There have been many significant moments in Reg Turver's long life.

As a small boy, he stood in the fields at his dad's farm near Howden and watched the R100 airship being built.

Years later, as a young apprentice train driver/ fireman, he survived the Baedeker Raid on York Railway Station, and shovelled coal on trains carrying munitions for D-Day.

In the 1960s, he drove some of the first new diesel trains. And in 1983, he piloted the Intercity 125 train named City of York on its maiden run from York to London.

In 2011, by then 89 and long since retired, he unveiled a new, electric City of London train at York Railway Station. He was presented with a nameplate which he keeps in his home in Foxwood to this day.

York Press:

Reg the train driver in the cab of one of his diesel locomotives

Next week, he'll add another significant moment to that tally. Because on August 3, he'll turn 100. His family are planning a party. And, of course, he'll receive the traditional telegram from the Queen. "I'm looking forward to that!" he said.

Reg's first years were spent on his dad James' farm near Sutton Bank. When he was a few years old, the family moved to a farm in East Yorkshire. Just across the road was the former air station at Howden where the R100 airship was built.

Reg remembers seeing it. "It was enormous!" he said.

In his teens, the family moved again, to a farm in Wigginton. At 17, he was taken on as an apprentice driver/ fireman on the railways. "And I was there for 47 years!"

The old steam locomotives - he worked on Gresley Pacifics - were huge, and the cabs were hot and filled with smoke and cinders.

He worked on trains throughout the war - and remembers clocking in at 2.10am on the morning of an April day in 1942. Ten minutes later, the air raid sirens sounded - the infamous Baedeker Raid had begun.

Reg, still in his teens, was instructed to go into a shelter. When he emerged a couple of hours later it was to a world of smoke and fire. "York Station had been hit," he said. The railway line at Severus Curve had also been damaged. "It was a while before they got back to normal!"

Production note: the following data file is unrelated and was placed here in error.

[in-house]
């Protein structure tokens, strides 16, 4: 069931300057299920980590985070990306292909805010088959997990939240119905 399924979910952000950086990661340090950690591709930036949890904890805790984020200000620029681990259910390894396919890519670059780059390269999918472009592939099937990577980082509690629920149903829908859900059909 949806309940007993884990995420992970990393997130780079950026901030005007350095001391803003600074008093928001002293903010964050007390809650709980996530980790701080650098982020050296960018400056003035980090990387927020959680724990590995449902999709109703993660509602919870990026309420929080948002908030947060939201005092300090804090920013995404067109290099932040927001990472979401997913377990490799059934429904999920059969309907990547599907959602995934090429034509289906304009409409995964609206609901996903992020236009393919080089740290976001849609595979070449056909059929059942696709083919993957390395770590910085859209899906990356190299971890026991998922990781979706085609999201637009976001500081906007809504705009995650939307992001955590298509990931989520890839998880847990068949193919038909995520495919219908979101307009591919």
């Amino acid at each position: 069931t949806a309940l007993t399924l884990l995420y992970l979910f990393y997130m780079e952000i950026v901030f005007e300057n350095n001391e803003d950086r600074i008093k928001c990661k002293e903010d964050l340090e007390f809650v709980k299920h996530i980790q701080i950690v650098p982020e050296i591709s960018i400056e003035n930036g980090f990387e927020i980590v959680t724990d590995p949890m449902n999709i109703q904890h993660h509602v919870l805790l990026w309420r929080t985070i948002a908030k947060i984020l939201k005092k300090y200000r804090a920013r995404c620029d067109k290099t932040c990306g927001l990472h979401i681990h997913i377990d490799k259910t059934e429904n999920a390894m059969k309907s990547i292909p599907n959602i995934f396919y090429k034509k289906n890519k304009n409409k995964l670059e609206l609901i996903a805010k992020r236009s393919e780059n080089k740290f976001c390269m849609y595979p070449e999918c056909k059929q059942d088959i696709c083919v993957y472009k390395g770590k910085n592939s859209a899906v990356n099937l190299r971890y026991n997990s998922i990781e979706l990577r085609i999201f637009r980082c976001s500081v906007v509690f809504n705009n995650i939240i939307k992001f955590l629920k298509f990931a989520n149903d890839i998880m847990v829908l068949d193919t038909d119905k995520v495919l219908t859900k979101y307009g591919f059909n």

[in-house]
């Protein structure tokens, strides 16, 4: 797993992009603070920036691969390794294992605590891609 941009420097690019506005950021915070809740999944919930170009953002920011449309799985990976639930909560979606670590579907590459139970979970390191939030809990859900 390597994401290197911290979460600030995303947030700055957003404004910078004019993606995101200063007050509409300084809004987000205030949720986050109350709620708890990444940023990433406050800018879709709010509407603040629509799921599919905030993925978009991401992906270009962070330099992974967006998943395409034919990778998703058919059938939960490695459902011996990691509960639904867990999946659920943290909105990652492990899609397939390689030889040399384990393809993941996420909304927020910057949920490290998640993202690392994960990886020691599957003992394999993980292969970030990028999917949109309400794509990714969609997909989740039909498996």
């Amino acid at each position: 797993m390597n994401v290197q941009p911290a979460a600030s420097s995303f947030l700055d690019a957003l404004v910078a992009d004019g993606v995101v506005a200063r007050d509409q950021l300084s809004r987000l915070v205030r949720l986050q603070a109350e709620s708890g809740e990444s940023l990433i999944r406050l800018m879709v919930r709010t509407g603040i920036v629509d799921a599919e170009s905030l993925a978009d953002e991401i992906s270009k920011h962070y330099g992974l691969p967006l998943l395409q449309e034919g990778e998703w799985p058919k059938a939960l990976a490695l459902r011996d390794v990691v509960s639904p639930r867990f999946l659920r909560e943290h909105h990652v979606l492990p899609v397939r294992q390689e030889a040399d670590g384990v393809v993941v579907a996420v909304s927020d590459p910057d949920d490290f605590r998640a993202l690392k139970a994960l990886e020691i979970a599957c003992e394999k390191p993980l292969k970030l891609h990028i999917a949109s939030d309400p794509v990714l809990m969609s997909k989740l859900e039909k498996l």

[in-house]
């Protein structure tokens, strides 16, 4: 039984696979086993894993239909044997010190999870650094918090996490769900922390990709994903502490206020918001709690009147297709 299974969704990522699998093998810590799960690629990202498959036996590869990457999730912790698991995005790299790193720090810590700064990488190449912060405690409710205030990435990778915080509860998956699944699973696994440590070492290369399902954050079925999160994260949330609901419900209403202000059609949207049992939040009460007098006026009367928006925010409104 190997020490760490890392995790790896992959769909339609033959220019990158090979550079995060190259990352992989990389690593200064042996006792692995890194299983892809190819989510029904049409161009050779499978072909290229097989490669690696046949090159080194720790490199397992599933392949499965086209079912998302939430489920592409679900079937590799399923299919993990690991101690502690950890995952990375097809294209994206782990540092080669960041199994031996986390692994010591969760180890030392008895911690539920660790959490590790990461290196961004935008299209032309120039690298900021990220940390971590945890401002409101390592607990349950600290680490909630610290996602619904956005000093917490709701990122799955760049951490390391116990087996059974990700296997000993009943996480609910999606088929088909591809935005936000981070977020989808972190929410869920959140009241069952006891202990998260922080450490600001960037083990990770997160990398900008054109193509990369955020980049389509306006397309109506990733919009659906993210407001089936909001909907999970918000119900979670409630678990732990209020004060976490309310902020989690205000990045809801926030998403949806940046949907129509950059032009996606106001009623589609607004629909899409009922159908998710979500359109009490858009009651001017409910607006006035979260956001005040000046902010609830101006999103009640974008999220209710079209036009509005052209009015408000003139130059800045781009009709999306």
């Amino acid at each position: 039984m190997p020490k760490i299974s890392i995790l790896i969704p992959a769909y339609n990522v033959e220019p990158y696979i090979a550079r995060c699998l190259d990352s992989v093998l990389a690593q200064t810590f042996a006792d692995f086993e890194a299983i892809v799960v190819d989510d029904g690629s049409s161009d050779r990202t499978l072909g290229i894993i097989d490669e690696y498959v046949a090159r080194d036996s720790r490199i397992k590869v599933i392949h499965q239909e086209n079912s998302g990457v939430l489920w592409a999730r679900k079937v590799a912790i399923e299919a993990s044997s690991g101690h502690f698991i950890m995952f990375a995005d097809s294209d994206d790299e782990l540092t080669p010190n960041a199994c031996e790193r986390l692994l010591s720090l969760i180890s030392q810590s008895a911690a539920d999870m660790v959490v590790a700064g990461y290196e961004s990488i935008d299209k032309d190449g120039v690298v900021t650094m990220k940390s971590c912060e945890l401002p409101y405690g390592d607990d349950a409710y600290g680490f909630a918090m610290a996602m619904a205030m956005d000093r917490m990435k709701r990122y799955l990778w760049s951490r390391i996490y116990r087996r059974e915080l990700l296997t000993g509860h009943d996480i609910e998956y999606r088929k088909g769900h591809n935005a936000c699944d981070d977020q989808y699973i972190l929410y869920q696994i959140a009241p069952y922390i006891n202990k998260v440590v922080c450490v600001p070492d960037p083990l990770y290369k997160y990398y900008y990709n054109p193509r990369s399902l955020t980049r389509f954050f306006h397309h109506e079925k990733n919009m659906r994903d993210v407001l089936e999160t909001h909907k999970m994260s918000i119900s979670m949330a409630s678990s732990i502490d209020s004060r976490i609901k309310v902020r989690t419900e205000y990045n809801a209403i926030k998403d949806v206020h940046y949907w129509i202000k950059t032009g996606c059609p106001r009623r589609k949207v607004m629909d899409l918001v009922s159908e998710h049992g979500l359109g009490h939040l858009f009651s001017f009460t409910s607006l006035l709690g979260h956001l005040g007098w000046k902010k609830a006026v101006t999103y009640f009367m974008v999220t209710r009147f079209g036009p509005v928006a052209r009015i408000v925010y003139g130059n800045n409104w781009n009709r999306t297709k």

He also remembers working on a military train carrying a load of howitzers draped in camouflage netting down from Newcastle. It was June 1944.

As they passed Alne he saw a row of bombers lined up, propellers turning. He knew something was up - but not what. Only later did he realise he'd been helping transport munitions for the D-Day landings.

The 1960s saw the arrival of new diesel trains. They were a dream to drive. "They were clean, and you could sit on a leather seat. There was no dirt or cinders flying about!"

He retired in 1987. But in 2011, as the man who had driven the first City of York locomotive down to London in 1983, he unveiled the new City of York at York Railway Station.

York Press:

Reg, right, at the unveiling of the 'new' City of York in 2011

He and family were then treated to a journey to London on the new electric train - and given dinner in First Class on the way back. "It was grand!" he said.

Next Wednesday his family - three children, six grandchildren and various great-grandchildren - are planning a 100th birthday treat.

His daughter Lynne Chadwick, who has helped look after Reg since his wife Jean passed away in 2018, said there would be a special cake. "It will have City of York on it!" she said.